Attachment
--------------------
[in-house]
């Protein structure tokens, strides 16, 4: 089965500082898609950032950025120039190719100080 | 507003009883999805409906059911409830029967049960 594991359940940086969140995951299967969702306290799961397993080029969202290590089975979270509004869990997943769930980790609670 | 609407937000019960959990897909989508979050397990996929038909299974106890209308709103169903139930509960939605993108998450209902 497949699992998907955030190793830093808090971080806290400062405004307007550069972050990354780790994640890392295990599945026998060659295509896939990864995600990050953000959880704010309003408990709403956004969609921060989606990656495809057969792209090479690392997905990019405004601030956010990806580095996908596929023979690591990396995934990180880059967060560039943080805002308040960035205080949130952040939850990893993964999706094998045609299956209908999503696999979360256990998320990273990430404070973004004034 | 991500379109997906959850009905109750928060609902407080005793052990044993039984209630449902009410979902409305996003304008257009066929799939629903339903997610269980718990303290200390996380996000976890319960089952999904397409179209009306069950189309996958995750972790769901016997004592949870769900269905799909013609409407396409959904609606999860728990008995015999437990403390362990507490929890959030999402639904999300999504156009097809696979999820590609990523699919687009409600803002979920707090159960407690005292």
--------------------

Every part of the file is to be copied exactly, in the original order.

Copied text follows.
[in-house]
């Protein structure tokens, strides 16, 4: 089965500082898609950032950025120039190719100080 | 507003009883999805409906059911409830029967049960 594991359940940086969140995951299967969702306290799961397993080029969202290590089975979270509004869990997943769930980790609670 | 609407937000019960959990897909989508979050397990996929038909299974106890209308709103169903139930509960939605993108998450209902 497949699992998907955030190793830093808090971080806290400062405004307007550069972050990354780790994640890392295990599945026998060659295509896939990864995600990050953000959880704010309003408990709403956004969609921060989606990656495809057969792209090479690392997905990019405004601030956010990806580095996908596929023979690591990396995934990180880059967060560039943080805002308040960035205080949130952040939850990893993964999706094998045609299956209908999503696999979360256990998320990273990430404070973004004034 | 991500379109997906959850009905109750928060609902407080005793052990044993039984209630449902009410979902409305996003304008257009066929799939629903339903997610269980718990303290200390996380996000976890319960089952999904397409179209009306069950189309996958995750972790769901016997004592949870769900269905799909013609409407396409959904609606999860728990008995015999437990403390362990507490929890959030999402639904999300999504156009097809696979999820590609990523699919687009409600803002979920707090159960407690005292």